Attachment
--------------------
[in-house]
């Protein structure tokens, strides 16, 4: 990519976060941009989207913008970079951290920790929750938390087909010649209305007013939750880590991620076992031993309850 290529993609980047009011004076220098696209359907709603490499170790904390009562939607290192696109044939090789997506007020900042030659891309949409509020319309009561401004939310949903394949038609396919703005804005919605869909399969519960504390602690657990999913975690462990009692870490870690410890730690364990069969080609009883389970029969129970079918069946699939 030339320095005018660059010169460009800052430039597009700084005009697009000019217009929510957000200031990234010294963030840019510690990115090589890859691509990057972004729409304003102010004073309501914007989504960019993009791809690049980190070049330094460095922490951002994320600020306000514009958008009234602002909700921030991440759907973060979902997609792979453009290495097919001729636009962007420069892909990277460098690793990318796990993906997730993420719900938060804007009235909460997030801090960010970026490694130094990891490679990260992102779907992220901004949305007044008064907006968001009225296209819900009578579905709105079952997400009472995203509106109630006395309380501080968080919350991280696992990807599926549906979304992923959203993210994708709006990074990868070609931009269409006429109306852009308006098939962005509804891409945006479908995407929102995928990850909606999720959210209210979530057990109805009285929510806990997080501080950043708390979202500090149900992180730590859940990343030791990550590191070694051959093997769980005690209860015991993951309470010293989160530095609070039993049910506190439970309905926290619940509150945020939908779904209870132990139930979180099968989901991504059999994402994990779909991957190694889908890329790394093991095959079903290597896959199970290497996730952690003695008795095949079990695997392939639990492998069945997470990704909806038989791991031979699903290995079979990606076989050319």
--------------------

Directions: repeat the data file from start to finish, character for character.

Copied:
[in-house]
């Protein structure tokens, strides 16, 4: 990519976060941009989207913008970079951290920790929750938390087909010649209305007013939750880590991620076992031993309850 290529993609980047009011004076220098696209359907709603490499170790904390009562939607290192696109044939090789997506007020900042030659891309949409509020319309009561401004939310949903394949038609396919703005804005919605869909399969519960504390602690657990999913975690462990009692870490870690410890730690364990069969080609009883389970029969129970079918069946699939 030339320095005018660059010169460009800052430039597009700084005009697009000019217009929510957000200031990234010294963030840019510690990115090589890859691509990057972004729409304003102010004073309501914007989504960019993009791809690049980190070049330094460095922490951002994320600020306000514009958008009234602002909700921030991440759907973060979902997609792979453009290495097919001729636009962007420069892909990277460098690793990318796990993906997730993420719900938060804007009235909460997030801090960010970026490694130094990891490679990260992102779907992220901004949305007044008064907006968001009225296209819900009578579905709105079952997400009472995203509106109630006395309380501080968080919350991280696992990807599926549906979304992923959203993210994708709006990074990868070609931009269409006429109306852009308006098939962005509804891409945006479908995407929102995928990850909606999720959210209210979530057990109805009285929510806990997080501080950043708390979202500090149900992180730590859940990343030791990550590191070694051959093997769980005690209860015991993951309470010293989160530095609070039993049910506190439970309905926290619940509150945020939908779904209870132990139930979180099968989901991504059999994402994990779909991957190694889908890329790394093991095959079903290597896959199970290497996730952690003695008795095949079990695997392939639990492998069945997470990704909806038989791991031979699903290995079979990606076989050319």